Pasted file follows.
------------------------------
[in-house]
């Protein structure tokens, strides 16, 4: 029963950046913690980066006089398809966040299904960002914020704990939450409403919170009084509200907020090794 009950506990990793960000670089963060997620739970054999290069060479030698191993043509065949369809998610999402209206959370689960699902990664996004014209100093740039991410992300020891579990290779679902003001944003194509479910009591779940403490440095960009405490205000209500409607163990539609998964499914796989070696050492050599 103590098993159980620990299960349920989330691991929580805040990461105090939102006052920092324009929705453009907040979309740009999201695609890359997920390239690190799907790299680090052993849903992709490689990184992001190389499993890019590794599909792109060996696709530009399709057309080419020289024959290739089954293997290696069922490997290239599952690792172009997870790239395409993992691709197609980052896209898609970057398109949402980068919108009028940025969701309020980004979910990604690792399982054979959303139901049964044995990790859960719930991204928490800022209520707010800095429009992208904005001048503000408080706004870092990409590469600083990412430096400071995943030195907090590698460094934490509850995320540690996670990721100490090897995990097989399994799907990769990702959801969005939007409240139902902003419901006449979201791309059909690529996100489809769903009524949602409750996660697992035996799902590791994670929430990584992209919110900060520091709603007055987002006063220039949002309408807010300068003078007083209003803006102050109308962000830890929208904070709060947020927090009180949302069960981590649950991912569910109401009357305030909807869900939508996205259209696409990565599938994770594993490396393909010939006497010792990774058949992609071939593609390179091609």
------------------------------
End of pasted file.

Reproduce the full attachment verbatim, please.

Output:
[in-house]
């Protein structure tokens, strides 16, 4: 029963950046913690980066006089398809966040299904960002914020704990939450409403919170009084509200907020090794 009950506990990793960000670089963060997620739970054999290069060479030698191993043509065949369809998610999402209206959370689960699902990664996004014209100093740039991410992300020891579990290779679902003001944003194509479910009591779940403490440095960009405490205000209500409607163990539609998964499914796989070696050492050599 103590098993159980620990299960349920989330691991929580805040990461105090939102006052920092324009929705453009907040979309740009999201695609890359997920390239690190799907790299680090052993849903992709490689990184992001190389499993890019590794599909792109060996696709530009399709057309080419020289024959290739089954293997290696069922490997290239599952690792172009997870790239395409993992691709197609980052896209898609970057398109949402980068919108009028940025969701309020980004979910990604690792399982054979959303139901049964044995990790859960719930991204928490800022209520707010800095429009992208904005001048503000408080706004870092990409590469600083990412430096400071995943030195907090590698460094934490509850995320540690996670990721100490090897995990097989399994799907990769990702959801969005939007409240139902902003419901006449979201791309059909690529996100489809769903009524949602409750996660697992035996799902590791994670929430990584992209919110900060520091709603007055987002006063220039949002309408807010300068003078007083209003803006102050109308962000830890929208904070709060947020927090009180949302069960981590649950991912569910109401009357305030909807869900939508996205259209696409990565599938994770594993490396393909010939006497010792990774058949992609071939593609390179091609």